Hong Kong’s Hang Seng index was down 7.6pc, with mainland Chinese firms exposed to falling commodity prices worst hit. Australia’s benchmark S&P/ASX 200 fell 6.7pc and New Zealand’s NZX-50 4.8pc to 2,765, its lowest level since September 2004.

Sentiment is grim. “Don’t stand in front of the freight train,” said Sonray Capital Markets chief economist Clifford Bennett in Tokyo. “This is clearly a panic with further to go. The equity market game has fundamentally changed.”

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http://www.telegraph.co.uk/finance/markets/
3207907/Financial-crisis-FTSE-100-falls-sharply-
on-recession-fears.html

U.S. Must Confront Possibility of Long, Deep Recession

October 16, 2008

By ADAM GELLER, AP National Writer 

NEW YORK – The U.S. has not endured a deep and prolonged recession in more than a quarter century — enough time for many Americans to forget what one feels like.

But unlike the last two relatively short recessions, this one could be much longer and more severe, potentially bringing with it anxiety and job losses not seen in many years.

“In thinking about recessions, people will naturally think back to the last couple” in the early 1990s and in 2001, said Paul Ashworth, senior U.S. economist at Capital Economics in Toronto. “What they should be looking back at is further.”

That requires dredging up memories of the economic slides in the 1970s, when an Arab oil embargo starved the nation of energy, and the early 1980s, when unemployment and inflation soared.

The last recession — coinciding with the collapse of the tech stock bubble and the terrorist attacks of 2001 — lasted just eight months. It was known more for the slow “jobless” recovery that followed than for the depth of the downturn.

Many economists agree that the nation won’t be so fortunate this time.

“I don’t think we can escape damage to the real economy,” former Federal Reserve Chairman Paul Volcker said this week in Singapore. “I think we almost inevitably face a considerable recession.”

The Fed’s current chairman, Ben Bernanke, delivered a more measured, but similarly grave assessment to economists, saying the recent financial turmoil “may well lengthen the period of weak economic performance and further increase the risks to growth.”

The signs of stress are starting to show: The U.S. has lost 760,000 jobs since late last year, and retail sales in September plunged 1.2 percent, the largest drop in three years.

Every recession is driven by its own dynamic and psychology. The current slump started with the collapse in the housing market and got worse with sharp restrictions on credit that pressured consumer spending and businesses.

That is a different environment from 1973, when an oil crisis was the culprit, squeezing U.S. businesses and consumers. In the early 1980s, raging inflation and high interest rates took their toll.

Both periods saw millions of Americans out of work. In 1975, the unemployment rate peaked at 9 percent. In 1982, it jumped to 10.8 percent.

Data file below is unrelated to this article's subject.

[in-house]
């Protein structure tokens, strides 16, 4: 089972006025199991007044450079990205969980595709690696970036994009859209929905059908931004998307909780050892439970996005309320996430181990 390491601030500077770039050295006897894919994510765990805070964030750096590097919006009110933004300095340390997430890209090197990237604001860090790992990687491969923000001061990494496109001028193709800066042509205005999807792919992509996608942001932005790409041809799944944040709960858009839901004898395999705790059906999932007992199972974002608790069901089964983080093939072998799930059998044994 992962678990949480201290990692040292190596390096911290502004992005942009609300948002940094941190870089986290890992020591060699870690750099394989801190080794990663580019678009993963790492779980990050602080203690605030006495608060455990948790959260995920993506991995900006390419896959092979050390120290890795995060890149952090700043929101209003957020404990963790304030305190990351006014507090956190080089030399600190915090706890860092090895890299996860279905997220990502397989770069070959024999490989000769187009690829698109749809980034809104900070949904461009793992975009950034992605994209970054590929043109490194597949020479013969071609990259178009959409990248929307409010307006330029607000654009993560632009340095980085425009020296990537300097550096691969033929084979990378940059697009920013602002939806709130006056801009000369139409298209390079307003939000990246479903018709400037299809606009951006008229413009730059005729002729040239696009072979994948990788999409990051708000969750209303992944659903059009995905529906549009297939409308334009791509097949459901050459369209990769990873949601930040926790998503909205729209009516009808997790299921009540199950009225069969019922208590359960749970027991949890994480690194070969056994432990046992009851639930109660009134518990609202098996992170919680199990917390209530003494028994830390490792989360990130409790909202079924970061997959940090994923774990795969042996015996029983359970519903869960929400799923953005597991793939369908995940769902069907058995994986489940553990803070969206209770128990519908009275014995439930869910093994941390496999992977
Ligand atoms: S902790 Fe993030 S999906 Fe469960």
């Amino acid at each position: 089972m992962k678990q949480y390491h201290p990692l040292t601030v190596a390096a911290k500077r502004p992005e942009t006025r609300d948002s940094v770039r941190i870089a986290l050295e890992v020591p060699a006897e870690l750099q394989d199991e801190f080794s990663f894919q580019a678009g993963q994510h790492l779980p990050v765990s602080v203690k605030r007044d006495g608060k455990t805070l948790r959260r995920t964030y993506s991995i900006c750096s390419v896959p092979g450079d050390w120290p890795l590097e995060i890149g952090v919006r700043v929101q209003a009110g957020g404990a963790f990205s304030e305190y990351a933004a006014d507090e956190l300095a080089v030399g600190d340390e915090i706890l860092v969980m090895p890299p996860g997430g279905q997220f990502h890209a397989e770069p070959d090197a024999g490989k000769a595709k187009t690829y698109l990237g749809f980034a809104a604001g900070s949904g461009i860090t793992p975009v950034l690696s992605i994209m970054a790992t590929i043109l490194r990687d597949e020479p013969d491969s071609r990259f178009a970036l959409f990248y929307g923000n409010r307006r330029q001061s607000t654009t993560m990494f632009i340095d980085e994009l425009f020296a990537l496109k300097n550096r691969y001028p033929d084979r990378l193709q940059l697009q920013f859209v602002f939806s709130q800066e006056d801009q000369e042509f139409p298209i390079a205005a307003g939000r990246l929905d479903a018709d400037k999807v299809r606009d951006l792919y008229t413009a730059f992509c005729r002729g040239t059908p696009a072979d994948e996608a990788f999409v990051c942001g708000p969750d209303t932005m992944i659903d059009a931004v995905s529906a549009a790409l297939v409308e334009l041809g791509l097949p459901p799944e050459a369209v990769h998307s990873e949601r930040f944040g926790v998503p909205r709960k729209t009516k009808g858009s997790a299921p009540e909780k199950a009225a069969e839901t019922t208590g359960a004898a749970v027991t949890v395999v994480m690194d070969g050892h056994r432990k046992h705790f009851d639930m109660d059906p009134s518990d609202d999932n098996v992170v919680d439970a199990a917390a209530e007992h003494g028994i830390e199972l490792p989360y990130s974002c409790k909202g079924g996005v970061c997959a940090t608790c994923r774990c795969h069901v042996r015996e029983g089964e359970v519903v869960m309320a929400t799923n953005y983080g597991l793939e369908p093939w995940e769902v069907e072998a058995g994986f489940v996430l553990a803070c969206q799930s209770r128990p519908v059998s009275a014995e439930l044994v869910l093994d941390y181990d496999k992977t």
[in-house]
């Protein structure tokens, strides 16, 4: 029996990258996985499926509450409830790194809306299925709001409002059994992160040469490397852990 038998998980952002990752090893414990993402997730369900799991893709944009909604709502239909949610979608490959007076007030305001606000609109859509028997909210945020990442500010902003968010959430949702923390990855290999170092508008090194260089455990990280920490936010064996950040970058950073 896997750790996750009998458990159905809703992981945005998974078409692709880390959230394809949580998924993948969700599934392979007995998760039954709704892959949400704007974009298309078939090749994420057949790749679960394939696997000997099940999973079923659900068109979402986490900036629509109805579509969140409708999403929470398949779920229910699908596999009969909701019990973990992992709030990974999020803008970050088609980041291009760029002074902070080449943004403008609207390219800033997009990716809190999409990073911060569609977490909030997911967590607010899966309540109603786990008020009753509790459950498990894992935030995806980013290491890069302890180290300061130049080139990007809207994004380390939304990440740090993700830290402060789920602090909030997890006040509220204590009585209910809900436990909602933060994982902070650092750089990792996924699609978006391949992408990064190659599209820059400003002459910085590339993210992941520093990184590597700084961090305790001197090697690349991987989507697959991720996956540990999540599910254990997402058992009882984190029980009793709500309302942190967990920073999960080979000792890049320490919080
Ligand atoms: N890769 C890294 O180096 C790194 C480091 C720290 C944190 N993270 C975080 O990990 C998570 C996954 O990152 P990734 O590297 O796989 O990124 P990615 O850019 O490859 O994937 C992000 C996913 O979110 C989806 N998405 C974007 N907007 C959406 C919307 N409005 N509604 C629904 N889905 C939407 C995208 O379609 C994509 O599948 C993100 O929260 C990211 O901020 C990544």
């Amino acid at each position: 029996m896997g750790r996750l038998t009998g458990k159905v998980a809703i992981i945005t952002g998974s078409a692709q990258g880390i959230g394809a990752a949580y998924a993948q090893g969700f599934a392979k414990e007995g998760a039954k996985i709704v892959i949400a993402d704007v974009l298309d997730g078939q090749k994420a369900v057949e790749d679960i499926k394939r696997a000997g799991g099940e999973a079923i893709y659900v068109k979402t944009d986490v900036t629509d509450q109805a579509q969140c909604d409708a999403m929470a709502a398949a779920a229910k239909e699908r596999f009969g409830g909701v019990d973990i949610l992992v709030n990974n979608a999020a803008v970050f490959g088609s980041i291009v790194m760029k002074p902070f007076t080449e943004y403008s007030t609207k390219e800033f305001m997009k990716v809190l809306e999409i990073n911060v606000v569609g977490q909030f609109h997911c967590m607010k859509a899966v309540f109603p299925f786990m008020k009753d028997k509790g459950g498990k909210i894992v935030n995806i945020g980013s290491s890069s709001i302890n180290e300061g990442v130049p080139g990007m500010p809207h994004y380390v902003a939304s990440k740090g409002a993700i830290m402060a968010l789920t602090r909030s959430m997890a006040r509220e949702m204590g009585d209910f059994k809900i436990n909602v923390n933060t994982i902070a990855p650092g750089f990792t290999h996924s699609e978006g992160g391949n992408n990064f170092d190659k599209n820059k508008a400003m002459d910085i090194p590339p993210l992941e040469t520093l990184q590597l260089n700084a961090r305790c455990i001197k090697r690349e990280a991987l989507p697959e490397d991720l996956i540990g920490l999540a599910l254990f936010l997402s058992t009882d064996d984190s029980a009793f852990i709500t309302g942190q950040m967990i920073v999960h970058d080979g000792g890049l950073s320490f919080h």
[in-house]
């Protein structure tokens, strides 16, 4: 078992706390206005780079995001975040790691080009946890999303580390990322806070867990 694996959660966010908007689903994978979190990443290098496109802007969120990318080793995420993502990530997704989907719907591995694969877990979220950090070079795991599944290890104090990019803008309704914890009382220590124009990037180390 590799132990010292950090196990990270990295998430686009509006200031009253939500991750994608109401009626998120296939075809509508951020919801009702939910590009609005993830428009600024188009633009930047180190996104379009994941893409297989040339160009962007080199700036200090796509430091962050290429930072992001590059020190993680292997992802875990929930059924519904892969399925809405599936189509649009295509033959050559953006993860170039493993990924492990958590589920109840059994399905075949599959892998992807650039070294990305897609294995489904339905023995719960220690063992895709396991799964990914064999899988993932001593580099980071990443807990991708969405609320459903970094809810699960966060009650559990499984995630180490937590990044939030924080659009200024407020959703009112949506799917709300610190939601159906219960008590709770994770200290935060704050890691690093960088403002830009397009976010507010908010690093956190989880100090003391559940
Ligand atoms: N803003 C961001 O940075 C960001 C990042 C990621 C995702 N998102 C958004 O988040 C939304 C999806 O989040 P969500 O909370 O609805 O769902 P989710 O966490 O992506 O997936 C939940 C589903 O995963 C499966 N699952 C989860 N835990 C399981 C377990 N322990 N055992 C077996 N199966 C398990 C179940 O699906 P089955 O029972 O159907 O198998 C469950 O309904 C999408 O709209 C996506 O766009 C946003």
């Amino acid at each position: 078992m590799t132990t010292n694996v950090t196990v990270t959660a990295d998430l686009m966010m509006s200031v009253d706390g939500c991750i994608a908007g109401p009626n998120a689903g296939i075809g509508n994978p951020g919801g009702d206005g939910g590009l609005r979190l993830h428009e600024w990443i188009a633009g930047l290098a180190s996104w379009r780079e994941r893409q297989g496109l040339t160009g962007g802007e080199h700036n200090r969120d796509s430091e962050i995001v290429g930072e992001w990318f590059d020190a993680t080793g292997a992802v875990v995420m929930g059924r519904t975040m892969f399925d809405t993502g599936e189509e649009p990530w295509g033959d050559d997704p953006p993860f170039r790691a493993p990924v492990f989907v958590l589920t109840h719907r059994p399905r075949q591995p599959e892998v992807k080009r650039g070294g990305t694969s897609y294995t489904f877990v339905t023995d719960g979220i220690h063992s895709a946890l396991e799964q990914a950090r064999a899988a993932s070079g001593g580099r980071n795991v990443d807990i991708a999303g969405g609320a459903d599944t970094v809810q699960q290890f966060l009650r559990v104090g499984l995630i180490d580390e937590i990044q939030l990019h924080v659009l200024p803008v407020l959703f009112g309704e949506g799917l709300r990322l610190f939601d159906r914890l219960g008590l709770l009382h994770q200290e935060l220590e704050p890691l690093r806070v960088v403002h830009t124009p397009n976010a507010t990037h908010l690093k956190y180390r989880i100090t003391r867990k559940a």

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http://news.yahoo.com/s/ap/20
081015/ap_on_bi_ge/meltdown_
recession;_ylt=AtgNO7MiepobjPABCppxQ_qs0NUE

Stock Market Dives 733 or 8% on Fears of U.S. Recession; Second Biggest Drop Ever

October 15, 2008

I’m no economist but apparently I am smarter than the current Fed Chairman Ben Bernanke and President Bush.  They still have not acknowledged the recession we are in now….even after former fed Charman paul Volcker said we were in a recession yesterday.

DA!

We can all read and think and I stated categorically last March 8, 2008, that the United States was in a recession.  I made this statement after mulling over the facts starting around September 2007.  Turns out I was fully seven months ahead of former Fed Charman Paul Volcker who made the declaration yesterday.

Go figure!

By Matt Egan
Fox Business

Fears the U.S. will sink into a recession slammed Wall Street on Wednesday, sending the Dow plunging 700 points lower and below the 9000 threshold.

An ugly report on retail sales served as a wake-up call for the markets, reminding Wall Street that even as the ailing credit markets appear to have improved, the economy is still in a precarious state. 

Today’s Market

According to preliminary calculations, the Dow Jones Industrial Average lost 758.80 points, or 8.15%, to 8552.03, the broader S&P 500 dropped 92.11 points, or 9.23%, to 905.90 and the Nasdaq Composite lost 150.68 points, or 8.47%, to 1628.33. The consumer-friendly FOX 50 fell 64.93 points, or 8.68%, to 683.27.

The economic pessimism kept the pressure on the markets on Wednesday as the major indexes ended at session lows, never even peeking into positive territory. The selloff add to modest losses from Tuesday, combining to erase more than half Monday’s record 936-point surge on the Dow. 

“There’s still a little bit of gloom and doom in front of us,” said Michael Mainwald, head trader at LEK Securities. “Until some of these government-sponsored rescue plans work their way into the [financial] system, we’re going to have these 3% to 5% moves either way.”